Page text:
On occasions, I’ll also place a glass plate on top to shoot from below.
A nice bonus to using sawhorses and boards is that you can easily use clamps on the boards, without fear of nuking the furniture.
Gotta have ’em. There are two things to note about walls – existence and color.
Existence – if you’ll take another look at the setup image above, you’ll notice there are no walls. Library – yes; TV space – yes; Free walls – no.
Having one free wall is great. For one thing, you can setup a backdrop mounting system on a wall. You can also set it up as a huge white reflector, use it a huge reflector. If you have a backdrop which is setup against a wall, it is possible to lean on it, a thing that models often do.
If you have two walls – a corner, you are even better. You can setup a small portrait zone with a single flash.
BUT! You don’t always have walls. I’ll discuss this in great length on the backdrop post.
Reflections – if you ever shot glass, metal or other reflective subjects you’ll know what I am talking about. A library like mine reflects on metal like laser aim on a Schwarzenegger movie. So it is best to keep the walls clean. I know, on a living room this is not always an option.
This is why I have a way of completely covering this “wall” with black (which also serves as ad-hoc backdrop).
Another thing that has great influence on your space is the presence, lack and direction of windows. If you do have window, you can get some great smooth light on certain times of the day. You also need to make sure you can block the light coming from it – window light can become an issue for long exposures or other occasions where you’ll want to control light.
You’ll need backdrops. Even more relevant to this post, you’ll need places to mount those backdrops on. While this can be easily solved for small objects, by simply using a piece of paper, it is a real concern when dealing with people.
Having no walls never stopped me from having a backdrop system, and there will be a dedicated post for backgrounds, backdrops and home brew mounting systems.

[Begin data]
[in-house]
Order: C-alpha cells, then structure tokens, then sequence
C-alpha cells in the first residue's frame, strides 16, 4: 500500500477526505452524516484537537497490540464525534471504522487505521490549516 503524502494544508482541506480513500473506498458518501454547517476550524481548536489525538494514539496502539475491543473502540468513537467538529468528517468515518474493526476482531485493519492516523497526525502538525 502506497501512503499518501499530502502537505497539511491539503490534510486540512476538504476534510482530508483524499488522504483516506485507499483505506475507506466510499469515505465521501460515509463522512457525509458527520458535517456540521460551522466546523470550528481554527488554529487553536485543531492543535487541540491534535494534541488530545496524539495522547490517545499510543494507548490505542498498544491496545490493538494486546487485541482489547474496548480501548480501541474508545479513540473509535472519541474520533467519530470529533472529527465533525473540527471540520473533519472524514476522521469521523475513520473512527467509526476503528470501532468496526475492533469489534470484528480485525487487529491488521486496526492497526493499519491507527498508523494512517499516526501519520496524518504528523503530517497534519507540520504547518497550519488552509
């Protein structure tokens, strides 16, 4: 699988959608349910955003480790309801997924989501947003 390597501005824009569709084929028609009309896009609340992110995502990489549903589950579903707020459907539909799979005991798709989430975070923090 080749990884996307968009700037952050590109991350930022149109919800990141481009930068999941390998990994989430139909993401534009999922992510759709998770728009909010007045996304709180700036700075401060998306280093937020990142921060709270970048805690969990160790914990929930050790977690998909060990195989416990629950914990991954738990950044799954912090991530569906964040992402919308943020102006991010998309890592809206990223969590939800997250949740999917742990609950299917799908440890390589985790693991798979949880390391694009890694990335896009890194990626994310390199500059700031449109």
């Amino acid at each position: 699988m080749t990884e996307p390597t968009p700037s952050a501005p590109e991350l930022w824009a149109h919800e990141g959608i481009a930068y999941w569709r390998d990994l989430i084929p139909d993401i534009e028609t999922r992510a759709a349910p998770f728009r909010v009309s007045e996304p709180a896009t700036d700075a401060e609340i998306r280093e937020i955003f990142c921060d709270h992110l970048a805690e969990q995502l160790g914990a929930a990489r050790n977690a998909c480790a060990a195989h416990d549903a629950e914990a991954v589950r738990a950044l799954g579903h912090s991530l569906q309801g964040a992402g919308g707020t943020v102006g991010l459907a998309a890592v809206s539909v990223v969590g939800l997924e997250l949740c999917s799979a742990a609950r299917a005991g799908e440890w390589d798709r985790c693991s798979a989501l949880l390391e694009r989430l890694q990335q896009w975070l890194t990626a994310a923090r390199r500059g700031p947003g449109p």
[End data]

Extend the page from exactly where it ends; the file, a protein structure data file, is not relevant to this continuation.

For now, I’ll just say that wide sheets of muslin are easier to get then you may think and that IKEA is your best friend when it comes to mounting systems.
I had one question about flooring. It was from a guy who has fitted carpet all over the place, and wanted something more firm to work on. Again this is no issue for table top photography, but is a real concern f you don’t want your seamless paper torn when your model punches her high hills on it.
The one idea that we tossed was to place tileboard on the floor before shooting. Those can easily be stored away.
You must be able to adios your lights when the shooting is done. This is another topic that will get several dedicated posts. We will discuss hotlights, CFLs, Florescent bulbs and small strobes. We will also discuss some home made light control options. All of which must be tacked away when shooting is done.
Share Your Space
Are you shooting at home? Post your shooting space, and any ideas, rants and thoughts on this Flickr thread.
– Strobist – Headshot in a Corner.
– DIYP – Really Cheap Homemade Studio – This really the basic of basics.
– My Photo Setup – Garage turned into class A bicycle studio